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Anne Arundel Police warn of imposter

| July 07, 2015, 12:42 PM | 0 Comments

AACoPDShieldOn July 4th, 2015, at 0216 hours, Anne Arundel County Eastern District Bureau of Patrol police officers responded to a police impersonation call in the area of Crain Highway South near Green Branch Drive in Glen Burnie, MD. Upon arrival, officers spoke with a complainant who stated at approximately 1 a.m., they were stopped by a police style white Ford Crown Victoria displaying a flashing blue and red dome light on the roof. The vehicle had grey wheel covers, police package spotlight, a magnetic ‘bubble’ light on the roof with a power cord going into the vehicle. The driver’s door had a decal ‘Police’ approximately the length of the door. The script was black in color, outlined in yellow.

The driver of the Ford Crown Victoria turned off all the vehicle lights including the dome light and exited the car. Once he reached the victim, he identified himself as Anne Arundel County Police and said he pulled the victim over for suspected DWI. The suspect then asked for the victim’s driver’s license and went back to his vehicle. After a few minutes, the suspect returned to victim’s vehicle, handed the victim’s license back, and had the victim step out of the vehicle. The suspect then had the victim blow into a device that registered “.000” and had the victim walk in a straight line. The victim stated the suspect’s demeanor was intimidating and threatening during the course of the stop. When the victim attempted to use a cell phone, the suspect stated she was free to go, returned to his car and sped off onto northbound Route 97.

County Police CID Homeland Security & Intelligence Unit Detectives investigated this case over the weekend and followed up on leads. Detectives interviewed the victim who provided additional suspect descriptors. He was described white male, 6-00, Medium build, Brown hair, mustache, Navy Blue uniform shirt and pants, Silver Anne Arundel Badge, “Williams” inscribed on Badge and generic “police” patch on shoulder. The suspect was not wearing any sort of duty belt, firearm, or radio; however he was holding handcuffs in his hand. Additionally, the Crown Victoria’s headlights were described as dull and “yellowish.” Detectives determined the vehicle’s body style was a year 2000 and above.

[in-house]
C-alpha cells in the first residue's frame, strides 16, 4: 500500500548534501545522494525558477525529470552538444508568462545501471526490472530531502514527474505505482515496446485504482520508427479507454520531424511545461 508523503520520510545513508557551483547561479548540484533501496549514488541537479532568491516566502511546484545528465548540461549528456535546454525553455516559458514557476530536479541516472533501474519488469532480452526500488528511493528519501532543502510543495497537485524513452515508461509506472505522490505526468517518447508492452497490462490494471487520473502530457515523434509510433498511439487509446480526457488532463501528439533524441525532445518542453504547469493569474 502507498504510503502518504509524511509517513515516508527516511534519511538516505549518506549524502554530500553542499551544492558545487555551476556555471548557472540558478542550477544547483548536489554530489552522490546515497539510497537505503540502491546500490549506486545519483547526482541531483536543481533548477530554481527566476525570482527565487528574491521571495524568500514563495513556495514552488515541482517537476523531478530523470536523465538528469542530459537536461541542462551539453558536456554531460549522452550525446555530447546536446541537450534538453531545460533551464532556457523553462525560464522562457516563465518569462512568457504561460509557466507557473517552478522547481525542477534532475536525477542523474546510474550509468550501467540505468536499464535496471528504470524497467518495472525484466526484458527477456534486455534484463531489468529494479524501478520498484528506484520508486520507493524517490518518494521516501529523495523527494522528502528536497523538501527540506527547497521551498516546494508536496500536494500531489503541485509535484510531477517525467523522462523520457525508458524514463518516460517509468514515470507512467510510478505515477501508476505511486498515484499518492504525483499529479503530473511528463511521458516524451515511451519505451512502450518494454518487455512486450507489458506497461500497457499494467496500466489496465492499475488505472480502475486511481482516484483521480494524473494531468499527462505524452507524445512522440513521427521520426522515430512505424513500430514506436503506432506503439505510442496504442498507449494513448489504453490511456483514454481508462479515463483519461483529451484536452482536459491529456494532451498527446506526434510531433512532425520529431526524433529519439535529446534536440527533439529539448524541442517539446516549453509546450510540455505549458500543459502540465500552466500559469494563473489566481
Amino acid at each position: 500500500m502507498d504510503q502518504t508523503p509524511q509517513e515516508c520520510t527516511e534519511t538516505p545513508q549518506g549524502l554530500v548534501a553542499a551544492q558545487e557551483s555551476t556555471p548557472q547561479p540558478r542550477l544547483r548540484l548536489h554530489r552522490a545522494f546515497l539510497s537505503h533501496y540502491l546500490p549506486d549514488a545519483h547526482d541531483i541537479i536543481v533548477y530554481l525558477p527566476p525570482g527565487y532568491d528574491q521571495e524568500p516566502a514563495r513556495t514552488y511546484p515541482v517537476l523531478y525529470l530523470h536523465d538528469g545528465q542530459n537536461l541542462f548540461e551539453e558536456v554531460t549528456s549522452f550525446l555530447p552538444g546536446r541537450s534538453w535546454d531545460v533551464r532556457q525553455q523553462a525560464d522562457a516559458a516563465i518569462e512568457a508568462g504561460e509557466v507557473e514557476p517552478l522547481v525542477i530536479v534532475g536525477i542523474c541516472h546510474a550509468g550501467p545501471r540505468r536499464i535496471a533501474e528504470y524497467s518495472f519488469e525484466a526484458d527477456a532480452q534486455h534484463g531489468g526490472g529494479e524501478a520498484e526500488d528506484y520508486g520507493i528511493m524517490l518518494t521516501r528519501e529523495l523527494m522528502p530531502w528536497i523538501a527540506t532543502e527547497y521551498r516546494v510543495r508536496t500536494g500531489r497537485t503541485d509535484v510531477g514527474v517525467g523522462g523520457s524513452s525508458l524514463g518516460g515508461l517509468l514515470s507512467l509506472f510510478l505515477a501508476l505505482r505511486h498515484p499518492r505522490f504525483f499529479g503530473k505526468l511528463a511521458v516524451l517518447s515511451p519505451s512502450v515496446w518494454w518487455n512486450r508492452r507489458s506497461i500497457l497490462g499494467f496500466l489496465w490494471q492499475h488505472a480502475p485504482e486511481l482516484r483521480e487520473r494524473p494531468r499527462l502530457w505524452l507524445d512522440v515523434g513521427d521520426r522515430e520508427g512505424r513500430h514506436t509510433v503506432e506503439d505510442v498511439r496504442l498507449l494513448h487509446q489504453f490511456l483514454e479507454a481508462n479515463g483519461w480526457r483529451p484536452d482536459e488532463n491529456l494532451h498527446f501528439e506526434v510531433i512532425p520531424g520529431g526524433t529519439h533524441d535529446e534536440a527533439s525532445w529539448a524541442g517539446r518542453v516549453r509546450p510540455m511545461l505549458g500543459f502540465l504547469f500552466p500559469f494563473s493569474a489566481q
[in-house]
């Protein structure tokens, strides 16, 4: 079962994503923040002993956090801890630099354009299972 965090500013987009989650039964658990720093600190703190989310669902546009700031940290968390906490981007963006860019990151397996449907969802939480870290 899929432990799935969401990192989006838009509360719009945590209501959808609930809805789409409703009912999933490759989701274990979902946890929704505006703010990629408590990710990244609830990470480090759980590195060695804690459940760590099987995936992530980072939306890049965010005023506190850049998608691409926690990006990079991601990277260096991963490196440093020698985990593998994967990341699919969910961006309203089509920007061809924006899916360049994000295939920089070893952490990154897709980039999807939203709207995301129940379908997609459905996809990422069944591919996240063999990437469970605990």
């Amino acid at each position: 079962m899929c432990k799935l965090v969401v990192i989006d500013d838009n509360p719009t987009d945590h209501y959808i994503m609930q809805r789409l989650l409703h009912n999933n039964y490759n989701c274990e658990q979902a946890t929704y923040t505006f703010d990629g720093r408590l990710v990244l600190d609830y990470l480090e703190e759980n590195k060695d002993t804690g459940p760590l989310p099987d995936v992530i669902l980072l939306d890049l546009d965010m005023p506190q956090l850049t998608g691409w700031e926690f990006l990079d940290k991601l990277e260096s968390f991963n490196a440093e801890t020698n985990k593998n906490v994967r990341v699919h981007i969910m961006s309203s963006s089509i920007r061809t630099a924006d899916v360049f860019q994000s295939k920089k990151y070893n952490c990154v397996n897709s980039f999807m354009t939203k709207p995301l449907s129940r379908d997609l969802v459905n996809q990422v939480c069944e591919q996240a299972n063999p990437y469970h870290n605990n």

CID Homeland Security & Intelligence Unit detectives are working with surrounding jurisdictions to identify similar incidents. Anyone with information should call the Criminal Investigation Division Tips Line at 410-222-4700. Callers can remain anonymous.

Tips for Protecting You from Law Enforcement Impersonators

Anne Arundel County police officers know and are aware that pulling over a vehicle in an unmarked car while in plain clothes can present many challenges. Our officers are trained to identify themselves and provide identification when conducting traffic stops in unmarked vehicles. If you feel that the person is not a bona fide officer, call 9-1-1 and ask dispatch to verify. Ask to see all credentials (badge and commission card which contains a pic and thumb print) and you can request a supervisor to either call you or come to your location.